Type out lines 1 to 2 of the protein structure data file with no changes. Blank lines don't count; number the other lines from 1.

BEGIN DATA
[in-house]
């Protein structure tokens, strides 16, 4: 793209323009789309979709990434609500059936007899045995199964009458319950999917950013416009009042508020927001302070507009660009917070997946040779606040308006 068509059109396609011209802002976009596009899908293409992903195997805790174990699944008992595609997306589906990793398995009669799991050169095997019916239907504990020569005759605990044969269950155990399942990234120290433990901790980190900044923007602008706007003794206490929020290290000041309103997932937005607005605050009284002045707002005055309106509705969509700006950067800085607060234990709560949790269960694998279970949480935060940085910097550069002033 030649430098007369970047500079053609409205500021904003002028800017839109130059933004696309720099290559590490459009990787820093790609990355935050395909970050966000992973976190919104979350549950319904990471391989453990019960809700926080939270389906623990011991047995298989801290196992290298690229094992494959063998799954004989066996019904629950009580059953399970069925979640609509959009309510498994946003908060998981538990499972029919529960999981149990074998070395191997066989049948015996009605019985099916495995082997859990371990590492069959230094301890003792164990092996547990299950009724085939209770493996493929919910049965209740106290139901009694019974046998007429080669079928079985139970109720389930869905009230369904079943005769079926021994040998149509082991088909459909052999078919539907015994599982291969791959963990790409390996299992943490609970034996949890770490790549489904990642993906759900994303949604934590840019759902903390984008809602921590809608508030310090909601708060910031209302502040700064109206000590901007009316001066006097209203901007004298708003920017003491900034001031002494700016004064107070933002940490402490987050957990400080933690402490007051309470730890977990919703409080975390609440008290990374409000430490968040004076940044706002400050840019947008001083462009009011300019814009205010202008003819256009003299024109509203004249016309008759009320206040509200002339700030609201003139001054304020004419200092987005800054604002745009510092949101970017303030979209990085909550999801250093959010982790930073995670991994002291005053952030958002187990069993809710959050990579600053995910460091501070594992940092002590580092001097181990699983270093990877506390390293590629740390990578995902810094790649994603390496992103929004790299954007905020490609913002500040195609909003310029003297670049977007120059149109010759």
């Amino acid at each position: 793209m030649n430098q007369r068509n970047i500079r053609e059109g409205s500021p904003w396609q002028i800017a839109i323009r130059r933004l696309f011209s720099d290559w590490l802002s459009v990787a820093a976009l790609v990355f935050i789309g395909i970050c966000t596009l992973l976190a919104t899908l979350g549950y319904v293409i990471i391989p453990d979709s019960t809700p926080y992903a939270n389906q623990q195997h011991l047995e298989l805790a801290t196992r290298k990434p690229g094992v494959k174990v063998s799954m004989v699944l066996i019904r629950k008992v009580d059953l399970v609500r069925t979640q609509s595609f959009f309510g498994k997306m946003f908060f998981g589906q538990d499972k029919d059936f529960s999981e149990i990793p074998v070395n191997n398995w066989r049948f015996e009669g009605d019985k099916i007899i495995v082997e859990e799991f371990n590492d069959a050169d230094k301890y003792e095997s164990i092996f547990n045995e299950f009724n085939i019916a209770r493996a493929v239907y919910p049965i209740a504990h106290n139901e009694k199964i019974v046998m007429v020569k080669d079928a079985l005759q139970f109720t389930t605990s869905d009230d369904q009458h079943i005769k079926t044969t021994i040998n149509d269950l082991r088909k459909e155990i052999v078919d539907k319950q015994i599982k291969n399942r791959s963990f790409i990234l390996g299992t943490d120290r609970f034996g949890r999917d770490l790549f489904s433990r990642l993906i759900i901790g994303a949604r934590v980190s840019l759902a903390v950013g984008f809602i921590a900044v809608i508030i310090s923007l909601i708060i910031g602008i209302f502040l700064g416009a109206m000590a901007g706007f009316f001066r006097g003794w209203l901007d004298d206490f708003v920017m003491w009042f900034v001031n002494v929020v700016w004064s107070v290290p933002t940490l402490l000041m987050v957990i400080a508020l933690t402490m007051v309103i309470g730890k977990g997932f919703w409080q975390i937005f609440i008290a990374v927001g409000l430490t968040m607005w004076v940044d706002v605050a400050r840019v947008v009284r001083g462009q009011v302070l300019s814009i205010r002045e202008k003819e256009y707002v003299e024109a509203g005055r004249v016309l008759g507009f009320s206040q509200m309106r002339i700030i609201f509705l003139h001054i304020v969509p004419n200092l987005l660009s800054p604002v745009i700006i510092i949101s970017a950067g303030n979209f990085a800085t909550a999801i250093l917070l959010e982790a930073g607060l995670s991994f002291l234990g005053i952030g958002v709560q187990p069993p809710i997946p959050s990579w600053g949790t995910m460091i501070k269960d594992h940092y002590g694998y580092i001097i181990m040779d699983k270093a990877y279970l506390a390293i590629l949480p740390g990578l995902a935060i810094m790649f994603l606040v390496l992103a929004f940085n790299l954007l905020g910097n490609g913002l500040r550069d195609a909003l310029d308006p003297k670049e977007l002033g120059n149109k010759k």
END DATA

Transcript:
[in-house]
């Protein structure tokens, strides 16, 4: 793209323009789309979709990434609500059936007899045995199964009458319950999917950013416009009042508020927001302070507009660009917070997946040779606040308006 068509059109396609011209802002976009596009899908293409992903195997805790174990699944008992595609997306589906990793398995009669799991050169095997019916239907504990020569005759605990044969269950155990399942990234120290433990901790980190900044923007602008706007003794206490929020290290000041309103997932937005607005605050009284002045707002005055309106509705969509700006950067800085607060234990709560949790269960694998279970949480935060940085910097550069002033 030649430098007369970047500079053609409205500021904003002028800017839109130059933004696309720099290559590490459009990787820093790609990355935050395909970050966000992973976190919104979350549950319904990471391989453990019960809700926080939270389906623990011991047995298989801290196992290298690229094992494959063998799954004989066996019904629950009580059953399970069925979640609509959009309510498994946003908060998981538990499972029919529960999981149990074998070395191997066989049948015996009605019985099916495995082997859990371990590492069959230094301890003792164990092996547990299950009724085939209770493996493929919910049965209740106290139901009694019974046998007429080669079928079985139970109720389930869905009230369904079943005769079926021994040998149509082991088909459909052999078919539907015994599982291969791959963990790409390996299992943490609970034996949890770490790549489904990642993906759900994303949604934590840019759902903390984008809602921590809608508030310090909601708060910031209302502040700064109206000590901007009316001066006097209203901007004298708003920017003491900034001031002494700016004064107070933002940490402490987050957990400080933690402490007051309470730890977990919703409080975390609440008290990374409000430490968040004076940044706002400050840019947008001083462009009011300019814009205010202008003819256009003299024109509203004249016309008759009320206040509200002339700030609201003139001054304020004419200092987005800054604002745009510092949101970017303030979209990085909550999801250093959010982790930073995670991994002291005053952030958002187990069993809710959050990579600053995910460091501070594992940092002590580092001097181990699983270093990877506390390293590629740390990578995902810094790649994603390496992103929004790299954007905020490609913002500040195609909003310029003297670049977007120059149109010759």